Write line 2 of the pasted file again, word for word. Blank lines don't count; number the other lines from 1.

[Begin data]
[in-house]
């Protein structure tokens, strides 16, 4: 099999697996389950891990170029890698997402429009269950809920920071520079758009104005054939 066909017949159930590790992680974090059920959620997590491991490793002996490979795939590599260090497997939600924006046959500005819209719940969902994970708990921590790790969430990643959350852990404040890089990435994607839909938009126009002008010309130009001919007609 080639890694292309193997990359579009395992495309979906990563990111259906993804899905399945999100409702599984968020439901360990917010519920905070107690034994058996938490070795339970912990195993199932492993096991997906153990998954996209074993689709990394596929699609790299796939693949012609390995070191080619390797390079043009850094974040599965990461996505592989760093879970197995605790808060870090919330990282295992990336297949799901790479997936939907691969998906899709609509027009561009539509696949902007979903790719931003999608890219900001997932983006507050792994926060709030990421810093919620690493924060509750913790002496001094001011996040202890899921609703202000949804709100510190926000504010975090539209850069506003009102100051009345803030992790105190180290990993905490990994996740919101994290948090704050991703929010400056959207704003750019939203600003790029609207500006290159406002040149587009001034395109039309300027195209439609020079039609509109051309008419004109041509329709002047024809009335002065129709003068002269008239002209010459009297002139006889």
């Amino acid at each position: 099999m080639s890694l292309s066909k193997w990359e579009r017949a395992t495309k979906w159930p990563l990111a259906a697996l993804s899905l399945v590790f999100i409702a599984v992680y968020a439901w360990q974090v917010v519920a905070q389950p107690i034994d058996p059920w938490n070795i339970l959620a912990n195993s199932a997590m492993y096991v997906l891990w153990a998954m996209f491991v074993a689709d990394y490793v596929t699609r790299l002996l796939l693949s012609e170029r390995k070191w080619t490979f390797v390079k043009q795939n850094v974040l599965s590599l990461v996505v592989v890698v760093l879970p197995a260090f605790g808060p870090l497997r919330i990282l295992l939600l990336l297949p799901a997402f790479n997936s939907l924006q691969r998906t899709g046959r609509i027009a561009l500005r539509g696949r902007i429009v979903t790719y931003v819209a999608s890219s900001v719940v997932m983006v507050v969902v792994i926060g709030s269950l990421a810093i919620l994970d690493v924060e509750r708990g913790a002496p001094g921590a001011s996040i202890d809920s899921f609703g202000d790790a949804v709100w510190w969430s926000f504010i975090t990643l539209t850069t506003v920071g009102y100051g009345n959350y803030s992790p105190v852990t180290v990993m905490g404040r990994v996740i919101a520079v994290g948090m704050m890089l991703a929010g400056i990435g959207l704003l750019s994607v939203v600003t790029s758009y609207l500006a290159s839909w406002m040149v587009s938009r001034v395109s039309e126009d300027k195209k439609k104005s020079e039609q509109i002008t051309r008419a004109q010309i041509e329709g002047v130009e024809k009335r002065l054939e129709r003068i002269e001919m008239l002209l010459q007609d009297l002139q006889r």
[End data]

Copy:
């Protein structure tokens, strides 16, 4: 099999697996389950891990170029890698997402429009269950809920920071520079758009104005054939 066909017949159930590790992680974090059920959620997590491991490793002996490979795939590599260090497997939600924006046959500005819209719940969902994970708990921590790790969430990643959350852990404040890089990435994607839909938009126009002008010309130009001919007609 080639890694292309193997990359579009395992495309979906990563990111259906993804899905399945999100409702599984968020439901360990917010519920905070107690034994058996938490070795339970912990195993199932492993096991997906153990998954996209074993689709990394596929699609790299796939693949012609390995070191080619390797390079043009850094974040599965990461996505592989760093879970197995605790808060870090919330990282295992990336297949799901790479997936939907691969998906899709609509027009561009539509696949902007979903790719931003999608890219900001997932983006507050792994926060709030990421810093919620690493924060509750913790002496001094001011996040202890899921609703202000949804709100510190926000504010975090539209850069506003009102100051009345803030992790105190180290990993905490990994996740919101994290948090704050991703929010400056959207704003750019939203600003790029609207500006290159406002040149587009001034395109039309300027195209439609020079039609509109051309008419004109041509329709002047024809009335002065129709003068002269008239002209010459009297002139006889």